Cycle of Disruption: Rejection of a child from a Children’s Home

By Cynthia Cross

Cynthia Cross is a generous contributor to the goodenoughcaring Journal. Cynthia was originally intent upon becoming a veterinary surgeon and fortunately for us she had a committed and distinguished career in child care instead. She lives in Kent where she is nurtured and encouraged by her dog Lucy. Cynthia is also a member of the goodenoughcaring Journal editorial group.



When I worked as a Training Officer for Children’s Services in an Inner London Borough in the 1970s, I observed on a number of occasions children being rejected from children’s homes and foster homes just after it was reported that their behaviour and ability to form relationships was seen to be greatly improved. The child concerned would suddenly become difficult and unmanageable. Often this was a turning point, and if the adults concerned had withstood them testing the boundaries and safety of their situation, it could have been built upon with good effect.

I worked as an independent trainer and consultant to a number of children’s homes in the 1990s and in one of them, after a training session, the diagram below was produced together with the accompanying explanations.




  1. What makes a child unsuitable?
  • Something about the child?
  • Something about the establishment – Environment?

Other Children?

Staff abilities?

Staff team?

  • Something that has been said/implied/communicated to the child/family
  1. Staff feel  Angry




Under stress/Pressure


  1. Staff feelings passed on to the child/children

Staff do not perform well

  1. Establishment can’t cope with or help the child/children

The thoughts and ideas presented in this paper were developed following a training session with staff working in a residential child care establishment. Over a relatively short period of time a number of young people had proved so unmanageable that their removal had been requested.

Insights were gained by the staff applying these well-known concepts to their particular situation. It is hoped that they will be equally relevant to staff in other group settings.

The process starts with an “unsuitable” child being admitted, or emerging from within the group.

If the child is considered to be unsuitable, then the staff who are suggesting this have a responsibility to look dispassionately at the child and the situation and clearly articulate why this is the case. Is it something about the child, the environment, the vulnerability and needs of the other children, or shortcomings within the staff team?

When the source of the difficulty has been identified, ways of dealing with it without rejecting the child can be explored.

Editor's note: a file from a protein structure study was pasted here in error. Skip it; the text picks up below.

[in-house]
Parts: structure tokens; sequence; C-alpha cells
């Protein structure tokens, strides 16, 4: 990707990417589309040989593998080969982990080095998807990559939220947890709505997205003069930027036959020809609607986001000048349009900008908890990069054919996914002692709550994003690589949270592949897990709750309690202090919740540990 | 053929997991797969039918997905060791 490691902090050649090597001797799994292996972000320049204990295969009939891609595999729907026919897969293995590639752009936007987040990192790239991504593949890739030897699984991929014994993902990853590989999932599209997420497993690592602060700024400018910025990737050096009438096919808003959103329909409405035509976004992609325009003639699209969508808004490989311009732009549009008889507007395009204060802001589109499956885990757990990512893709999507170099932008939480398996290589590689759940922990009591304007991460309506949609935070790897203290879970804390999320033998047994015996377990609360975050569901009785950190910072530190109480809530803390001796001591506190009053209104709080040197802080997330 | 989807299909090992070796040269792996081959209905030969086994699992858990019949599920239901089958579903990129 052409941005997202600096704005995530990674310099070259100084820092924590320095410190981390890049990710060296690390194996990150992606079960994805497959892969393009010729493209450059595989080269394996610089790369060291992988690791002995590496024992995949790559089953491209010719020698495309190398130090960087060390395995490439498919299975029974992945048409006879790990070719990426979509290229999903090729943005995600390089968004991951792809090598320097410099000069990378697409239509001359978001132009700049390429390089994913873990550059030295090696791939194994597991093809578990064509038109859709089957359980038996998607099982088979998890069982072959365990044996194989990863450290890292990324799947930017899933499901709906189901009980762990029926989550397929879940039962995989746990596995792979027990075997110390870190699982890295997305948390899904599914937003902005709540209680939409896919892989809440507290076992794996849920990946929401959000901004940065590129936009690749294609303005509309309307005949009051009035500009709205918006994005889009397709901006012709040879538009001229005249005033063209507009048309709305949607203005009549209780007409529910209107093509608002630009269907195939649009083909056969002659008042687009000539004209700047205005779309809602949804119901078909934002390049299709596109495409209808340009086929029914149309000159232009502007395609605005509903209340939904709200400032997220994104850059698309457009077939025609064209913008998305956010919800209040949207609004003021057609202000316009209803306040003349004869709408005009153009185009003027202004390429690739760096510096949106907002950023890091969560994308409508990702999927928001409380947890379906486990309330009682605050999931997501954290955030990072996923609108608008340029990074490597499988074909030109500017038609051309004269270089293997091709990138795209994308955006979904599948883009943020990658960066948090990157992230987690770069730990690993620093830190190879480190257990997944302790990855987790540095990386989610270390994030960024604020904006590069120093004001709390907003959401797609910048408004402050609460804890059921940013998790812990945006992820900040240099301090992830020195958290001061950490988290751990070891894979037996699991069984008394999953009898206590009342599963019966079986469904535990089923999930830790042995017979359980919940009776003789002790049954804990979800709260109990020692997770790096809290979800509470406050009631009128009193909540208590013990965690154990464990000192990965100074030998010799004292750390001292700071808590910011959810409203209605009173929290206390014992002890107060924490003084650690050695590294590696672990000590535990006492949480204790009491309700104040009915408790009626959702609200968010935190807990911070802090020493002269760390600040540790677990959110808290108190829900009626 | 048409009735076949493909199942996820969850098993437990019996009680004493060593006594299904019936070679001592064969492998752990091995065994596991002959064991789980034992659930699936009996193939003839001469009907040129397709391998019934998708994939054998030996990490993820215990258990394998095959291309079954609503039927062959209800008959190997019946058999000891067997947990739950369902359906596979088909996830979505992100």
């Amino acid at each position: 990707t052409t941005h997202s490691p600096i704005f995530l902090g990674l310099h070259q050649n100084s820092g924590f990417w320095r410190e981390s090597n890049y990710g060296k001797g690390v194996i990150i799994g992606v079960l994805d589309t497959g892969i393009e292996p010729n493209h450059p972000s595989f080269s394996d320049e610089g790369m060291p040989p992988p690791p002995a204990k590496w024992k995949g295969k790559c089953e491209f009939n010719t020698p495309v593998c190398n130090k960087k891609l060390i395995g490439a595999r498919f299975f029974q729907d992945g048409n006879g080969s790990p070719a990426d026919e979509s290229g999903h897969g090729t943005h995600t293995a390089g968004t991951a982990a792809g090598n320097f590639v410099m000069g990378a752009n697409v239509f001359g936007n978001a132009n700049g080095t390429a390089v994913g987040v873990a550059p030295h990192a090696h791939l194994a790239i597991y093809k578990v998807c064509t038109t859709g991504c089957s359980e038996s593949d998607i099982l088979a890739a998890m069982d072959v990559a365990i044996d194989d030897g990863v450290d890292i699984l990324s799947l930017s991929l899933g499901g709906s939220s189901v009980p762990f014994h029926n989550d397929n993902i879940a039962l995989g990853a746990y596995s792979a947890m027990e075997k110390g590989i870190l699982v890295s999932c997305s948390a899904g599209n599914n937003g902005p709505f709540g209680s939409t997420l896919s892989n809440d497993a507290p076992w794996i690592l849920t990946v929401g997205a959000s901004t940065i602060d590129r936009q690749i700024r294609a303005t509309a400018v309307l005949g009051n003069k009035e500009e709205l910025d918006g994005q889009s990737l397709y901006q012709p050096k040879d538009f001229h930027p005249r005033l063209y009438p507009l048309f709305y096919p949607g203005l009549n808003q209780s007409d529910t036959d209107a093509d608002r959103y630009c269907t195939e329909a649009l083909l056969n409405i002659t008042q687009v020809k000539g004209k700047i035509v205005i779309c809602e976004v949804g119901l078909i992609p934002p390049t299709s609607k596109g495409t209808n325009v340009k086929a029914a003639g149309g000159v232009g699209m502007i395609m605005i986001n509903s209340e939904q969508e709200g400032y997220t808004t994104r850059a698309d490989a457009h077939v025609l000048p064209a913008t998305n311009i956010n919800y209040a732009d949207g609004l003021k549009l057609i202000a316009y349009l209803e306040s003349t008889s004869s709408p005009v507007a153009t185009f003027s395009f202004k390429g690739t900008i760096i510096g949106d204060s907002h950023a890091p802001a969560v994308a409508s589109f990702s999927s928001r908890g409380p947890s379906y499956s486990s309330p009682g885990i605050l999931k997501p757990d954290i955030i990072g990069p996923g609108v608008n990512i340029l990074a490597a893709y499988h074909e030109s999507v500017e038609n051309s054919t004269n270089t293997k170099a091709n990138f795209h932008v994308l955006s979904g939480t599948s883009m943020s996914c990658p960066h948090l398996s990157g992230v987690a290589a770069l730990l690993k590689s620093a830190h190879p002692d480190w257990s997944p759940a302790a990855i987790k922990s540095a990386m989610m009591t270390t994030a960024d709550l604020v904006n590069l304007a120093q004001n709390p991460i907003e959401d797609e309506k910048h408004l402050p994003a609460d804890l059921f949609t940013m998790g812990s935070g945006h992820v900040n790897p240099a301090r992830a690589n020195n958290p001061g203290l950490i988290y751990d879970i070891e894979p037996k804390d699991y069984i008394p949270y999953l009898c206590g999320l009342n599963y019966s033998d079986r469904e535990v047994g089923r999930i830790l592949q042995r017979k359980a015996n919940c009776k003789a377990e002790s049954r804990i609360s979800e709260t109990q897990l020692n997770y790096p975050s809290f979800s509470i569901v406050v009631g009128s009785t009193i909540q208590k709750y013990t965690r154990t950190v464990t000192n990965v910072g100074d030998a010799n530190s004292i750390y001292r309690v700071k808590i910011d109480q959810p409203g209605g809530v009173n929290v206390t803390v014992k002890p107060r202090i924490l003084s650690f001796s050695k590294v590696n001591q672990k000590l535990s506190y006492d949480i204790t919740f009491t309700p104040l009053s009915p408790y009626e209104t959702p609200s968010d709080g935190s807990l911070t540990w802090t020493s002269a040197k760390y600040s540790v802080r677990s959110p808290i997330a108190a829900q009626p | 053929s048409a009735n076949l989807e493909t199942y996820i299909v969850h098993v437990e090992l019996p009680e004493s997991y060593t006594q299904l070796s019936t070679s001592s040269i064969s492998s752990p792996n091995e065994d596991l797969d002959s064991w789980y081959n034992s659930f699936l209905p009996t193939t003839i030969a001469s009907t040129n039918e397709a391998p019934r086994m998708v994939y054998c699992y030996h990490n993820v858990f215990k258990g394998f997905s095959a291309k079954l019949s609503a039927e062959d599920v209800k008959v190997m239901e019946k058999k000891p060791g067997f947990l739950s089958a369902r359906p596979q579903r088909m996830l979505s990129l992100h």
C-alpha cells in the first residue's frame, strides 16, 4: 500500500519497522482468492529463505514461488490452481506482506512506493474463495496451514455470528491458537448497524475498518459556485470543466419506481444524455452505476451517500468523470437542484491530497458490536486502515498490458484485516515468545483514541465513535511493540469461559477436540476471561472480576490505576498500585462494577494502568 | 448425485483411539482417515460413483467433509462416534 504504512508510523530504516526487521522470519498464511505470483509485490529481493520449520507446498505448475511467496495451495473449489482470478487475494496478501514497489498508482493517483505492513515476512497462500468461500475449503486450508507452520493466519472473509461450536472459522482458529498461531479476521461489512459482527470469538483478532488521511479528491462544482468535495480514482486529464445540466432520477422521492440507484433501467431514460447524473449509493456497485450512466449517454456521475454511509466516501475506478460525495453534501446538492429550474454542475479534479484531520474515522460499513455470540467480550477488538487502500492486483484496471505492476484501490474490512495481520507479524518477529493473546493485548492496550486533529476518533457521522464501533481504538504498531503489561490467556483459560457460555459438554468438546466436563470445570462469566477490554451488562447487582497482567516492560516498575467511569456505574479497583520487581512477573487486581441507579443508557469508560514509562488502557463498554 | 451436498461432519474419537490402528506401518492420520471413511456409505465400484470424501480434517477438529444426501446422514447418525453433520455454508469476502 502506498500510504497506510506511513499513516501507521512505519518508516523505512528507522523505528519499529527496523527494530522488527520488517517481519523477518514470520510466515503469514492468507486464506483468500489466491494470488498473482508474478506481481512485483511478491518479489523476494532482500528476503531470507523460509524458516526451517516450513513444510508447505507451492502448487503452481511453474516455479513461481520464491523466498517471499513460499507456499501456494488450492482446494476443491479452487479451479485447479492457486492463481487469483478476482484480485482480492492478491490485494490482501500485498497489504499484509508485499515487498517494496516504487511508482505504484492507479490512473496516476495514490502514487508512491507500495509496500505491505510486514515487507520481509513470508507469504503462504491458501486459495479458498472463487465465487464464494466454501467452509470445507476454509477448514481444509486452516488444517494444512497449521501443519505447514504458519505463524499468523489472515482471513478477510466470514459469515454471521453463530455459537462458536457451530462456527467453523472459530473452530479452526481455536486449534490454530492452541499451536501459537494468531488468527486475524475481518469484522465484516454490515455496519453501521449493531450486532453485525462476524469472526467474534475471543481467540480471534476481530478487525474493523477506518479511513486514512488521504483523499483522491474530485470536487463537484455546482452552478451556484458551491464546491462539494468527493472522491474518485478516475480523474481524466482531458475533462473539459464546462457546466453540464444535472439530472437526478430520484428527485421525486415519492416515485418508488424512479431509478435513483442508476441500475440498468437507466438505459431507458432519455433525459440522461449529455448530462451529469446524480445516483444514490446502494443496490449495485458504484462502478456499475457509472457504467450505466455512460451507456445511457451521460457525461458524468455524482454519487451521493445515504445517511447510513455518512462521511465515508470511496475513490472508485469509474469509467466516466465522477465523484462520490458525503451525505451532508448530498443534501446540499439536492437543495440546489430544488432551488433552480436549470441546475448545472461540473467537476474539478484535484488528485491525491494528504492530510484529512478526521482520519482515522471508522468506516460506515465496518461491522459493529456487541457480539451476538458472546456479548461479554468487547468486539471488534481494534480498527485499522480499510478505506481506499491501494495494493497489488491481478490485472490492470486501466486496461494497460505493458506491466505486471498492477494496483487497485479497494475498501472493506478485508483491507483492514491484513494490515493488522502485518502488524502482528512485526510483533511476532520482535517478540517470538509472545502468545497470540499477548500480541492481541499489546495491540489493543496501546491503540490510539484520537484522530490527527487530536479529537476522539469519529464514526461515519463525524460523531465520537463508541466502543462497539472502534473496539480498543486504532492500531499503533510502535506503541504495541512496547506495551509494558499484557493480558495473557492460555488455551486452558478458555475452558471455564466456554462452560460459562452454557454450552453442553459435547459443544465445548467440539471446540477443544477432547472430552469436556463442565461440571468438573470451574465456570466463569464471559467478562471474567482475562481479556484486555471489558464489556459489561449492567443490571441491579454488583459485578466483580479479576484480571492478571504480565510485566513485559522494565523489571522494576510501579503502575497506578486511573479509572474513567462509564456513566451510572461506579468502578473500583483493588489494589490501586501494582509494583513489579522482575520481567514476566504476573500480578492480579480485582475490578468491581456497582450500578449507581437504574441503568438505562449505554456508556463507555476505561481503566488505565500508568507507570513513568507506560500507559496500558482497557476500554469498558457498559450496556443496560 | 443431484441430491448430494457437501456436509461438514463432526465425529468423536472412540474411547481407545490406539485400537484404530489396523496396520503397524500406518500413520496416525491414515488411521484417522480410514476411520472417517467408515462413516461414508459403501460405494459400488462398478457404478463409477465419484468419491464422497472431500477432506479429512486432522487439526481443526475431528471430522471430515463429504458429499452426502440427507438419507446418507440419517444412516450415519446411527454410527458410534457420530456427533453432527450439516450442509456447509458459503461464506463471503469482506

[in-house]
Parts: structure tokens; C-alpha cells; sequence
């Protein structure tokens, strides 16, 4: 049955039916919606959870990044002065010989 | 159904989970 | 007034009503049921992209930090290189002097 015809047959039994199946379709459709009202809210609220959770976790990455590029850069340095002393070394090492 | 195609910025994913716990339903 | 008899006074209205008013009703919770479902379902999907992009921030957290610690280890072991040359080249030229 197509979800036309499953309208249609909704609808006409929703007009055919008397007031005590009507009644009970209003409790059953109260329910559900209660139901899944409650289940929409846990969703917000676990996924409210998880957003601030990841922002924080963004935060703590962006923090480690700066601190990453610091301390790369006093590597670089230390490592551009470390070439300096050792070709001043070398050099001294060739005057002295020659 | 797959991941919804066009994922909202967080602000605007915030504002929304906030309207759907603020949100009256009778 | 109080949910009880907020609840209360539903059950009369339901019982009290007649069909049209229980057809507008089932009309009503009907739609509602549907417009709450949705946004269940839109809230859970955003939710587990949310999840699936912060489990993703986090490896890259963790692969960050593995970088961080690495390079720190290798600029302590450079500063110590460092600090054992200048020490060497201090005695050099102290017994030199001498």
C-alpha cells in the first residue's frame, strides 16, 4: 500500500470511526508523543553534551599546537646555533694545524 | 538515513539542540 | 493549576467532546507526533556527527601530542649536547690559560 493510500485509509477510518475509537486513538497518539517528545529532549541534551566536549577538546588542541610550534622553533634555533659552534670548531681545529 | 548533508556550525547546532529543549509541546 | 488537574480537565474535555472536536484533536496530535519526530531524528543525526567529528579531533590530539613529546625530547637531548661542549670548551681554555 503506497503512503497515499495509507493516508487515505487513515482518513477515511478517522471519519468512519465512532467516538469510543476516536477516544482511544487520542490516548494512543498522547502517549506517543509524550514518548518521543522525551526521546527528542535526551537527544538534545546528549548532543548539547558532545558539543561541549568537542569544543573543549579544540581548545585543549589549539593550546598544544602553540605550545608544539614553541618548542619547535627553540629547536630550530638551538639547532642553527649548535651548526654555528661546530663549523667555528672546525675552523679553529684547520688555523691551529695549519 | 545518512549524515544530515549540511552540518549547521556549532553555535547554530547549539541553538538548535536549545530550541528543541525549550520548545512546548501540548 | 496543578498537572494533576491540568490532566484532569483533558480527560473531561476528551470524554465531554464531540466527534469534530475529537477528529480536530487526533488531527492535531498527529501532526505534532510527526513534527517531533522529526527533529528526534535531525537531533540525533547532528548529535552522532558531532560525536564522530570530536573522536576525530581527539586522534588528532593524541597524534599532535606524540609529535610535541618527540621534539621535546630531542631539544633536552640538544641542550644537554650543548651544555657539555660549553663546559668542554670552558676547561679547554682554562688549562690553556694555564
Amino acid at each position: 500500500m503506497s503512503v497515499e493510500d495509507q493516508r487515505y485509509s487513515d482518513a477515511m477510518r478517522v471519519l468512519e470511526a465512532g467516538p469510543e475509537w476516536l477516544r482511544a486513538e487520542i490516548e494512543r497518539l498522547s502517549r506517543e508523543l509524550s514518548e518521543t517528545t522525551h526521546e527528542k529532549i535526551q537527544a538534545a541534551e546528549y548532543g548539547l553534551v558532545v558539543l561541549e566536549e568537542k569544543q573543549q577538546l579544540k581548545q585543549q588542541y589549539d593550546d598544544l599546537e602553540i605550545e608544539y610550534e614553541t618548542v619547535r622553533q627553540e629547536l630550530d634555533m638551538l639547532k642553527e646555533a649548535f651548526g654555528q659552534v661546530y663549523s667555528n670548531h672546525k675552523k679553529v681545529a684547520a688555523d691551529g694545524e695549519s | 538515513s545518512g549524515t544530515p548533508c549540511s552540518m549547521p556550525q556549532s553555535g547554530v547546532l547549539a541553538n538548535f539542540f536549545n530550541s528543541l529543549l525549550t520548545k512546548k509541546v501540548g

There are a few occasions when the child’s needs cannot be appropriately met by the establishment concerned; the task is these cases is to discover alternative resources and present these to the child (and family) in a positive way, so that any move can be seen as a as a chance for development rather than a rejection.

The majority of cases do not however fall into the above category but some modification of staff practices and attitudes are required before the child can be successfully contained and worked with in the establishment.

A number of questions may be asked to ascertain what action could usefully be taken:-

  • Can/should the ethos/environment of the establishment be changed?
  • Should /can other children be protected from the child concerned or can they be helped to manage the behaviour?
  • Can staff learn new skills so they can deal with the situation?
  • Should/can the staff receive more training or support?
  • Are staff working together as a team and providing a good model? Are they able to demonstrate how feelings can be expressed non-harmfully and conflicts resolved in ways that provide opportunities for growth and development?
  • Are the staff, the child concerned and/or other children reacting to information that has been implied/communicated to them by others, e.g. field social worker, family, friends schools etc. rather than dealing with what they are actually experiencing? A common example of this is when it is conveyed to the child before he joins an establishment, that he is only going there because everything else has failed, and that nothing more can be done to help him.
  • Is the child concerned reacting to an external factor that can be confronted/worked with/controlled?

Regardless of the reasons given for rejecting a child there will always be strong feelings of anger, anxiety, powerlessness, stress, insecurity and guilt present within the staff group. Staff do not communicate or function well in these circumstances. In fact it may because of feelings of anxiety and impotence that staff have to show that they have the ultimate power and can have the child removed from the group.

Even when the feelings of the staff are not overtly expressed they are still passed on to the children. They in turn act out their insecurity/fears and try control the situation, which results in difficult behaviour. This reinforces the feelings of the staff, who are then even less able to cope.

In the above situation when a child is rejected from the establishment, staff unfortunately often find that “having got rid” of one disruptive child another takes their place; the first child was only acting out the feeling of the total group (both staff and children). Each child will be feeling that he may be the next to be rejected.

To return to the beginning, the only viable way of avoiding the cycle of disruption/rejection is to ensure that when difficulties occur, all factors are looked at and positive action is taken immediately to overcome them. The staff team have to find ways to work together with the children, to create an environment where it is safe to see conflicts as opportunities for change and development, which can enhance the functioning of individuals within the group.


Cynthia Cross